Mesa Man Who Fired At FBI Office And Agent In 2020 Sentenced To Nearly 15 Years

Gabriel Arturo Manzo [Photo courtesy Maricopa County Sheriff's Office (April 2020)]

A Mesa man who claimed he fired multiple shots at an FBI special agent and the FBI Phoenix Field Office in 2020 at the direction of someone named Marco Polo who had kidnapped his children was sentenced Monday to 14.75 years in prison.

Gabriel Arturo Manzo must also complete three years of supervised release once his sentence is completed and must pay the U.S. government $98,780.75 for the damage he caused. He is to be given credit for the nearly three years spent in pretrial detention, Judge Steven P. Logan ordered.

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Manzo, 40, will likely not head to the Federal Bureau of Prisons just yet. He has a status conference next month in a Maricopa County courtroom on charges involving shootings directed at several houses and a hotel hours before Manzo opened fire on the FBI building.

Court records show it was around 1:30 p.m. on April 20, 2020, when Manzo parked his vehicle across from the FBI office located near Deer Valley Drive and 7th Street. He then walked to the security fence and proceeded to fire several shots at the building, damaging several windows.

After returning to his vehicle, Manzo drove a short distance before making a U-turn and getting out again. That is when he fired directly at FBI Special Agent G.M., who witnessed Manzo’s actions and began following Manzo’s vehicle.

The agent was able to return fire before Manzo got back into his vehicle and drove away.

At least 21 shots were fired by Manzo during the incident, while at two of the rounds fired by G.M. struck Manzo’s vehicle. Neither man was injured in the exchange of gunfire.

Manzo was taken into custody less than 30 minutes later while driving on Interstate 17 about 20 miles from the crime scene. Ballistics tests matched a Bursa Thunder .380 caliber handgun seized from Manzo’s vehicle with shell casings found at the crime scene.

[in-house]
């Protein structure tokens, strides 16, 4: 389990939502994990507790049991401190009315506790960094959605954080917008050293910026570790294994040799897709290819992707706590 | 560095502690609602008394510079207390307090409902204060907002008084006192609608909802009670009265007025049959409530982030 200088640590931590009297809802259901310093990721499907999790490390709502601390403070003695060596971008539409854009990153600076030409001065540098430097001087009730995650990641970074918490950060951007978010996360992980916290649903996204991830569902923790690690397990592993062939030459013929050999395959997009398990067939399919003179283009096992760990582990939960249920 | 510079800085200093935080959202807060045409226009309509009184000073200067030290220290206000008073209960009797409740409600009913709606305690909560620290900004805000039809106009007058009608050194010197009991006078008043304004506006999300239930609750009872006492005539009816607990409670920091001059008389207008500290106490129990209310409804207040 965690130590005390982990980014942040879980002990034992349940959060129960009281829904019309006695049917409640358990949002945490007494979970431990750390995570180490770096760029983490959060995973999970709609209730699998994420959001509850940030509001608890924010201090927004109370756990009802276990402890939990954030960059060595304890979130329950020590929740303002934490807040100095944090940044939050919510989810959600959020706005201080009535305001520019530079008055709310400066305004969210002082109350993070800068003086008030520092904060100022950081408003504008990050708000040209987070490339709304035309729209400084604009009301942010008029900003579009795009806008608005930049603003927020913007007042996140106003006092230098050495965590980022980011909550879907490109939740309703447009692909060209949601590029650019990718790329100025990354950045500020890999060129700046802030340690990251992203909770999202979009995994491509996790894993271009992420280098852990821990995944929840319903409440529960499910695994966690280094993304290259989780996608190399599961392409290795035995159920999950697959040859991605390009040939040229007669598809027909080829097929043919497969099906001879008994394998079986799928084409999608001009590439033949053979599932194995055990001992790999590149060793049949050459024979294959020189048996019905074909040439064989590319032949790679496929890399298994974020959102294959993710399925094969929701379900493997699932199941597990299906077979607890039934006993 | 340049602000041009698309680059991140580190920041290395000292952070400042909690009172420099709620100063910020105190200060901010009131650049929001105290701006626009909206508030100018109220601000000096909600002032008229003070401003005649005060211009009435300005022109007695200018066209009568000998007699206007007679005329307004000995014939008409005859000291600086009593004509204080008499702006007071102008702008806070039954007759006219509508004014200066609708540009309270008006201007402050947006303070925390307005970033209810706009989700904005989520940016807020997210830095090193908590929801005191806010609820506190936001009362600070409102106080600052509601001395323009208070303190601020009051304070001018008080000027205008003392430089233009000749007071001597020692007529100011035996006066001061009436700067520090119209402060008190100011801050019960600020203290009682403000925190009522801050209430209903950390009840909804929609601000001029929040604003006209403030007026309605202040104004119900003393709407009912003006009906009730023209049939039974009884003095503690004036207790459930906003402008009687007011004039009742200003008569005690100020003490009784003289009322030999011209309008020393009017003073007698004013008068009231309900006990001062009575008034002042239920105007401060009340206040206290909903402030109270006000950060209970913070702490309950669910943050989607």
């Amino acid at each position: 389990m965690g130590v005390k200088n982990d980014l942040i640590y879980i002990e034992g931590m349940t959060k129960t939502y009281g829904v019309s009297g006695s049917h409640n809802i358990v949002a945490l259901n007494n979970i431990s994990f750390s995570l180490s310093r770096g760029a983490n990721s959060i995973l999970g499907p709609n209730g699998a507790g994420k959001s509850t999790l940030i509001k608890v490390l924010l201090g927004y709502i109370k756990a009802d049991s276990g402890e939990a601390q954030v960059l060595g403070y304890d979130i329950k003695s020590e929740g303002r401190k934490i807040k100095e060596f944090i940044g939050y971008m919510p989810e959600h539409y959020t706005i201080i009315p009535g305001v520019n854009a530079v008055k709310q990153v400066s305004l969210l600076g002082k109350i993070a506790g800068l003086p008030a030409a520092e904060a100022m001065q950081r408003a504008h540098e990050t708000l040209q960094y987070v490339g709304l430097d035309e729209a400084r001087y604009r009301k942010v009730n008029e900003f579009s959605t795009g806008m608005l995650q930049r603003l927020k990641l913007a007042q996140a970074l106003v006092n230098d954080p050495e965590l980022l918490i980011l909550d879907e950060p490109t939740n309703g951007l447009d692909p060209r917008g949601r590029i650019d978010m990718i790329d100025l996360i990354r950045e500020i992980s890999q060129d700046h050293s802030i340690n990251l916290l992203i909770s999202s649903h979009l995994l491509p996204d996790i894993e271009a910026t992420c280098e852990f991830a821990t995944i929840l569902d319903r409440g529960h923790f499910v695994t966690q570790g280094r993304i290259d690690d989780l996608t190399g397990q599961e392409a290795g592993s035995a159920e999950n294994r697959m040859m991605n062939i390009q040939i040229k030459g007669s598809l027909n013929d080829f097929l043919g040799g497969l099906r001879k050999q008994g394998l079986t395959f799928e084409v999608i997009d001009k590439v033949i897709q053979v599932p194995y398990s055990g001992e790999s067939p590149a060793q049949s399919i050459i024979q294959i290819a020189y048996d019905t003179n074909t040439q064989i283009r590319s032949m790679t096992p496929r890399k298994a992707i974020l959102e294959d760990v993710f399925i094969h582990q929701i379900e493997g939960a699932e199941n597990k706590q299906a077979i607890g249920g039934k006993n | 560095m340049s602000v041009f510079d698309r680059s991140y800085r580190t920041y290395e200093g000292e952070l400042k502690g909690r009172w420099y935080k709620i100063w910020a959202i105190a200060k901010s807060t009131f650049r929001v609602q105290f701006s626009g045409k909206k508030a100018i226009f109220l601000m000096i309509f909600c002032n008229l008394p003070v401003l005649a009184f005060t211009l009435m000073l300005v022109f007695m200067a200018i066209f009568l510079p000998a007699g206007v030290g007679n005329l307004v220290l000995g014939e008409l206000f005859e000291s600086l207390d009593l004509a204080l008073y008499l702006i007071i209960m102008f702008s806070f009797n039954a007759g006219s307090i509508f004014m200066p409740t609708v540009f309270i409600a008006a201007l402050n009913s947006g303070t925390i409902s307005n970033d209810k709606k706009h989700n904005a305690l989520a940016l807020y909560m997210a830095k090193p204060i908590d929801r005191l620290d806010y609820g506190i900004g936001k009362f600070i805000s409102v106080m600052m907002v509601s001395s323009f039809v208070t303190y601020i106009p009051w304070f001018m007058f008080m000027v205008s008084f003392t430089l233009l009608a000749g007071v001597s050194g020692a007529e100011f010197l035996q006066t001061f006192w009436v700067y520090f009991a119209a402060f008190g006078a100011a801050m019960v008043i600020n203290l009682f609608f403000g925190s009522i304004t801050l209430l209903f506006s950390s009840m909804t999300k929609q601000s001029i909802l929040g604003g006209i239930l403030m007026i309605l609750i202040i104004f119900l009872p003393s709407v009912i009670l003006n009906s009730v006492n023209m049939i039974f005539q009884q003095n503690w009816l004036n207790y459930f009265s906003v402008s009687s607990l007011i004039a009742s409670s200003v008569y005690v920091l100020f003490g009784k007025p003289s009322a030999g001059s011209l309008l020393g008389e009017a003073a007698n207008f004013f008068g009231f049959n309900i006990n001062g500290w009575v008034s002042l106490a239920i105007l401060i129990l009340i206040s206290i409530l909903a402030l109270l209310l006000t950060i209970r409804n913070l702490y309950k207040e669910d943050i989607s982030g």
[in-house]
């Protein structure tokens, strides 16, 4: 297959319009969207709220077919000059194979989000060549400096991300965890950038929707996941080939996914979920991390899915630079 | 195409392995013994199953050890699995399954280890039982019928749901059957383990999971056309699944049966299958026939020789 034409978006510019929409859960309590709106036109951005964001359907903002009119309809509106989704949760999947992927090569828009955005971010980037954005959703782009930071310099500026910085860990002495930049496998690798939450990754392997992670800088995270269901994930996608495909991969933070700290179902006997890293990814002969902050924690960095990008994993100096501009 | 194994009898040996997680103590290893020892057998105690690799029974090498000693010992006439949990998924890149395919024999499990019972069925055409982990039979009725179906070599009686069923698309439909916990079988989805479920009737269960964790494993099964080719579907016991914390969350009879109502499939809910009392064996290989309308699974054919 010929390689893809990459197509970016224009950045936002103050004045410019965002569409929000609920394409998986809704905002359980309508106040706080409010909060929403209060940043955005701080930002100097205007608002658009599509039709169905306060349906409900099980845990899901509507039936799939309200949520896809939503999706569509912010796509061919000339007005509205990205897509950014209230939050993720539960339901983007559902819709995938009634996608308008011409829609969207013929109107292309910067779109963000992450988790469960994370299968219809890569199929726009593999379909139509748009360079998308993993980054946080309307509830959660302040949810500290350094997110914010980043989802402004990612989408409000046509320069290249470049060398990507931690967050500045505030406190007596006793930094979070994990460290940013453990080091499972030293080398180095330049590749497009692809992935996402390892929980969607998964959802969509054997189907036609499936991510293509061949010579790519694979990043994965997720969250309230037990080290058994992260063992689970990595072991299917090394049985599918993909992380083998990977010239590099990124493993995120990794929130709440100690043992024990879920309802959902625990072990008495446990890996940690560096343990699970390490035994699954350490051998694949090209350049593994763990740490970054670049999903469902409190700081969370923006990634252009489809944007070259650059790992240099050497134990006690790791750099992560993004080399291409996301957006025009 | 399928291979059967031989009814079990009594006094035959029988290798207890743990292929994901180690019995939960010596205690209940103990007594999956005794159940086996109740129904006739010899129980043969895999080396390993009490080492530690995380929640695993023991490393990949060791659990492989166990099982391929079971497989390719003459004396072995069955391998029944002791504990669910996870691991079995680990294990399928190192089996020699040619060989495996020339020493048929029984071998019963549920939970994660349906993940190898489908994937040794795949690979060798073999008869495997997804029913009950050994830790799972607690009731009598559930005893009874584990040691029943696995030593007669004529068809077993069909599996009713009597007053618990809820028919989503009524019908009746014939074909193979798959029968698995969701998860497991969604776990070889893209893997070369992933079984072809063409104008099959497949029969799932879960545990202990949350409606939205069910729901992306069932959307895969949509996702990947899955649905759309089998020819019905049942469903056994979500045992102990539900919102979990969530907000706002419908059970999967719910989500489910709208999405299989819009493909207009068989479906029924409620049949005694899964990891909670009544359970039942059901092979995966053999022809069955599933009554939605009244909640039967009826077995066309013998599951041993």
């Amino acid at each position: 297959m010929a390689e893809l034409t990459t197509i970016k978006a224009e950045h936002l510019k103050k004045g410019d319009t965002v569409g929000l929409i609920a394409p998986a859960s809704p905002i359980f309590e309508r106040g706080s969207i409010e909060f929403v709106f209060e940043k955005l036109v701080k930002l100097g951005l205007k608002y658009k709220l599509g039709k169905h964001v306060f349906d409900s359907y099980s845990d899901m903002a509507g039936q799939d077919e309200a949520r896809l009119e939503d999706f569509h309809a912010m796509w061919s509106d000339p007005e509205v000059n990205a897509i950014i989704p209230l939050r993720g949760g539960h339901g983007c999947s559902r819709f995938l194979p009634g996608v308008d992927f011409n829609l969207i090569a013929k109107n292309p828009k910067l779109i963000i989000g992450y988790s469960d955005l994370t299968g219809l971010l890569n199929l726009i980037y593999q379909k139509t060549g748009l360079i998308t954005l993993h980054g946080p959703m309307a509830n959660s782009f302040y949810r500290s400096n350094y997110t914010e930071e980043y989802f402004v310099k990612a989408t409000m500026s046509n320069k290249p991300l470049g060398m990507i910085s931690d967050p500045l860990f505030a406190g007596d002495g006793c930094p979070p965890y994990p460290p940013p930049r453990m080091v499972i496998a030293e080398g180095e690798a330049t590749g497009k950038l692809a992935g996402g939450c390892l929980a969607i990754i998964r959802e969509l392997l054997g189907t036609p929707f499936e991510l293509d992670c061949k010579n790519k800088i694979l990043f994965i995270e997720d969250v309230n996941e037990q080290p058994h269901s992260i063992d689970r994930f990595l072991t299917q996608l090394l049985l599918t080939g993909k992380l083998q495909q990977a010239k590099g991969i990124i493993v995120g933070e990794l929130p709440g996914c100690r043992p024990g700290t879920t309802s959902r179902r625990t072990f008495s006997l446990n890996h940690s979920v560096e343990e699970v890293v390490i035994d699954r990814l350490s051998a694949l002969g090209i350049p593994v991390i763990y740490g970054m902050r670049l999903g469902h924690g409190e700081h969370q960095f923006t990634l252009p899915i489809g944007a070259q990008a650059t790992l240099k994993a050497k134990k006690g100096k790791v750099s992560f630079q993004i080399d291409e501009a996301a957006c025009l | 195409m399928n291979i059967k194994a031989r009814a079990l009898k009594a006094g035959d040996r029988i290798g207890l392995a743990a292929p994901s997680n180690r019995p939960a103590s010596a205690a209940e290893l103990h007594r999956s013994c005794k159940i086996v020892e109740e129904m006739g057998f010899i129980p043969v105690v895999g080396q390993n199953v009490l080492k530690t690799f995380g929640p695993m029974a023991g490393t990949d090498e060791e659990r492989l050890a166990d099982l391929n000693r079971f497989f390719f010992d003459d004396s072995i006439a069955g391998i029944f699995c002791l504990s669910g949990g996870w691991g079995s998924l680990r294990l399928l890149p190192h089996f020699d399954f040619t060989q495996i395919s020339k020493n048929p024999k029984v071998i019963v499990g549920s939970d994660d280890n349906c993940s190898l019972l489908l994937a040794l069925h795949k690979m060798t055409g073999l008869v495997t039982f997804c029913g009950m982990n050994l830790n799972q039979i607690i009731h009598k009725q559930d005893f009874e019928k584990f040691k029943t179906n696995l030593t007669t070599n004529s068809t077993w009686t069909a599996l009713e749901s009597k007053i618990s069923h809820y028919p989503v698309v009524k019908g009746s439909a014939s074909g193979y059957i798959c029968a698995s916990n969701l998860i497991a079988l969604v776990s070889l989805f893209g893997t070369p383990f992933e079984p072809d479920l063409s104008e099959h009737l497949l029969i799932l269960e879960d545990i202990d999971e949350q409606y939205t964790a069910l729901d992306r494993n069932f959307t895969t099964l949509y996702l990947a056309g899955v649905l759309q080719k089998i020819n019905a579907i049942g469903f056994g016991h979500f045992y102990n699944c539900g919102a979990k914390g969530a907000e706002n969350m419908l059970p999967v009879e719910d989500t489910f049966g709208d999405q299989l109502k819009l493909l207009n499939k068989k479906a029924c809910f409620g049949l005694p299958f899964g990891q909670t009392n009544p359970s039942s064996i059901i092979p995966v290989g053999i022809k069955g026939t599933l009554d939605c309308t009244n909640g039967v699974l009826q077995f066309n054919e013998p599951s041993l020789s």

After his arrest, Manzo told investigators he was coerced into shooting at the FBI building by two men he claimed said they had Manzo’s three minor children. There was no indication of any such kidnapping or threats, which may have been the product of Manzo’s use of methamphetamine that morning, according to court records.

A federal magistrate ordered Manzo “detained pending trial as a flight risk and a danger” due in part to his chronic user of meth.

In September 2022, Manzo accepted a negotiated plea deal and entered pleas of guilty to “intentionally firing several shots at FBI SA G.M.” and discharge of a firearm during a violent offense. The agreement stipulated Manzo would not be sentenced to more than 15 years in prison.

In a presentence memo, Assistant U.S. Attorney Keith Vercauteren asked Logan to impose the full 15 years.

“The violent nature and dangerous circumstances of Defendant’s actions justify a 15-year sentence in [Federal Bureau of Prisons],” Vercauteren wrote, adding that Manzo’s “erratic thoughts and severe methamphetamine abuse” make him a danger to the community.

In a defense sentencing memo, Manzo’s attorney did not dispute a 10-year sentencing guideline on the weapons charge but argued for less than 5 years on the assault of a federal agent charge.

The attorney, Faisal Ullah, also noted it was Manzo’s heavy meth use which led to his mental health issues and that Manzo has completed several self-improvement courses in the nearly three years he had been detained awaiting trial.

Logan imposed a total of 177 months, or 14.75 years, with credit for time served. Manzo has had strong family support throughout the case, leading the judge to recommend BOP place Manzo at a facility in or near Arizona, “or the southwest portion of the United States if Arizona is not available.”

However, concerns about Manzo’s future conduct also led to a rare remark by the judge during sentencing.

“The Court recommends to the Probation Office that a minimum of two probation officers be present when visiting the defendant once he is released from prison,” Logan said.

In the Maricopa County case, Manzo is charged with six felonies related to the discharge of his gun toward several buildings the morning of the FBI shooting. The case is scheduled for an April 11 status conference.

Any sentence that might be imposed by a Maricopa County judge will be served concurrently, or at the same time, with the federal sentence, Logan ordered.

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